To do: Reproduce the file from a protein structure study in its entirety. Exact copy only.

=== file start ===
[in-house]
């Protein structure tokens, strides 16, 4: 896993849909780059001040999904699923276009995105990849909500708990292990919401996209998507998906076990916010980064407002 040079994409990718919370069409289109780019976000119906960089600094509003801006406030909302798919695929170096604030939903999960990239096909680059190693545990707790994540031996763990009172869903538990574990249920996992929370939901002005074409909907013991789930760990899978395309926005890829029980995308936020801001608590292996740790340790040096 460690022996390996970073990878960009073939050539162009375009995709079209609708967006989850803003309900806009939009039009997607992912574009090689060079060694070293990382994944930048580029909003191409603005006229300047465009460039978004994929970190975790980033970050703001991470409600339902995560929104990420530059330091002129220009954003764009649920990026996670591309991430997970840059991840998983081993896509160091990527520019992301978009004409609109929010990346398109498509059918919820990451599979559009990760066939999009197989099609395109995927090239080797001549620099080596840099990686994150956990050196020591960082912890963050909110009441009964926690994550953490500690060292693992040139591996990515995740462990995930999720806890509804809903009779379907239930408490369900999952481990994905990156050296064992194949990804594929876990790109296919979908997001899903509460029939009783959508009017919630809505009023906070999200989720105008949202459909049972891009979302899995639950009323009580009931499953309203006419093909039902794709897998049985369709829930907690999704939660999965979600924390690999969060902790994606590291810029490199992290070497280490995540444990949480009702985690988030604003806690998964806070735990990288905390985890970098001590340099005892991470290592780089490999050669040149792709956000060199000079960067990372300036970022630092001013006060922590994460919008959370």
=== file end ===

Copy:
[in-house]
């Protein structure tokens, strides 16, 4: 896993849909780059001040999904699923276009995105990849909500708990292990919401996209998507998906076990916010980064407002 040079994409990718919370069409289109780019976000119906960089600094509003801006406030909302798919695929170096604030939903999960990239096909680059190693545990707790994540031996763990009172869903538990574990249920996992929370939901002005074409909907013991789930760990899978395309926005890829029980995308936020801001608590292996740790340790040096 460690022996390996970073990878960009073939050539162009375009995709079209609708967006989850803003309900806009939009039009997607992912574009090689060079060694070293990382994944930048580029909003191409603005006229300047465009460039978004994929970190975790980033970050703001991470409600339902995560929104990420530059330091002129220009954003764009649920990026996670591309991430997970840059991840998983081993896509160091990527520019992301978009004409609109929010990346398109498509059918919820990451599979559009990760066939999009197989099609395109995927090239080797001549620099080596840099990686994150956990050196020591960082912890963050909110009441009964926690994550953490500690060292693992040139591996990515995740462990995930999720806890509804809903009779379907239930408490369900999952481990994905990156050296064992194949990804594929876990790109296919979908997001899903509460029939009783959508009017919630809505009023906070999200989720105008949202459909049972891009979302899995639950009323009580009931499953309203006419093909039902794709897998049985369709829930907690999704939660999965979600924390690999969060902790994606590291810029490199992290070497280490995540444990949480009702985690988030604003806690998964806070735990990288905390985890970098001590340099005892991470290592780089490999050669040149792709956000060199000079960067990372300036970022630092001013006060922590994460919008959370």